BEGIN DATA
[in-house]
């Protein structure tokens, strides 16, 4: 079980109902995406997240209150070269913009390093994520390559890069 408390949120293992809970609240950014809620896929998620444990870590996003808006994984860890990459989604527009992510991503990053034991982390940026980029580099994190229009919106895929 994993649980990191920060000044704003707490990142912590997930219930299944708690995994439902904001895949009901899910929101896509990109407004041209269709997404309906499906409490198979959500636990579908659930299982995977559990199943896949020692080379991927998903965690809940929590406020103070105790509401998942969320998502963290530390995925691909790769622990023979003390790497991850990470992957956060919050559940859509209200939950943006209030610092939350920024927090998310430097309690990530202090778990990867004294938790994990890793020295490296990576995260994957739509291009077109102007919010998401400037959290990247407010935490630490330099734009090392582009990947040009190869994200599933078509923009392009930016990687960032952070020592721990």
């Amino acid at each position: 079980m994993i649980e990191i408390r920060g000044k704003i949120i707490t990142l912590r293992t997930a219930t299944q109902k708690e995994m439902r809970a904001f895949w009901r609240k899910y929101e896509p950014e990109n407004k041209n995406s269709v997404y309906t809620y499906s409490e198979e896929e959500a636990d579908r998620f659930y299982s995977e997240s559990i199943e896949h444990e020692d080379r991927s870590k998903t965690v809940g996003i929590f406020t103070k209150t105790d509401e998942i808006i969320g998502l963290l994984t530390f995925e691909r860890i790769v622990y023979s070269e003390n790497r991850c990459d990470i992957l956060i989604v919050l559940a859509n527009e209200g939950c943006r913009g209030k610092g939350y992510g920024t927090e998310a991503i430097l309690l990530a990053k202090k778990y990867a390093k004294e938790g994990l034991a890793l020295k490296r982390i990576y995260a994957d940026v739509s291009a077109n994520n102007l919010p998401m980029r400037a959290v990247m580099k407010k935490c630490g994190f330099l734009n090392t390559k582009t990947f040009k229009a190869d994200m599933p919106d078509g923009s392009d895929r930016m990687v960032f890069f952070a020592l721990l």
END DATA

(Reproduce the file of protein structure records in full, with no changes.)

[in-house]
């Protein structure tokens, strides 16, 4: 079980109902995406997240209150070269913009390093994520390559890069 408390949120293992809970609240950014809620896929998620444990870590996003808006994984860890990459989604527009992510991503990053034991982390940026980029580099994190229009919106895929 994993649980990191920060000044704003707490990142912590997930219930299944708690995994439902904001895949009901899910929101896509990109407004041209269709997404309906499906409490198979959500636990579908659930299982995977559990199943896949020692080379991927998903965690809940929590406020103070105790509401998942969320998502963290530390995925691909790769622990023979003390790497991850990470992957956060919050559940859509209200939950943006209030610092939350920024927090998310430097309690990530202090778990990867004294938790994990890793020295490296990576995260994957739509291009077109102007919010998401400037959290990247407010935490630490330099734009090392582009990947040009190869994200599933078509923009392009930016990687960032952070020592721990």
């Amino acid at each position: 079980m994993i649980e990191i408390r920060g000044k704003i949120i707490t990142l912590r293992t997930a219930t299944q109902k708690e995994m439902r809970a904001f895949w009901r609240k899910y929101e896509p950014e990109n407004k041209n995406s269709v997404y309906t809620y499906s409490e198979e896929e959500a636990d579908r998620f659930y299982s995977e997240s559990i199943e896949h444990e020692d080379r991927s870590k998903t965690v809940g996003i929590f406020t103070k209150t105790d509401e998942i808006i969320g998502l963290l994984t530390f995925e691909r860890i790769v622990y023979s070269e003390n790497r991850c990459d990470i992957l956060i989604v919050l559940a859509n527009e209200g939950c943006r913009g209030k610092g939350y992510g920024t927090e998310a991503i430097l309690l990530a990053k202090k778990y990867a390093k004294e938790g994990l034991a890793l020295k490296r982390i990576y995260a994957d940026v739509s291009a077109n994520n102007l919010p998401m980029r400037a959290v990247m580099k407010k935490c630490g994190f330099l734009n090392t390559k582009t990947f040009k229009a190869d994200m599933p919106d078509g923009s392009d895929r930016m990687v960032f890069f952070a020592l721990l």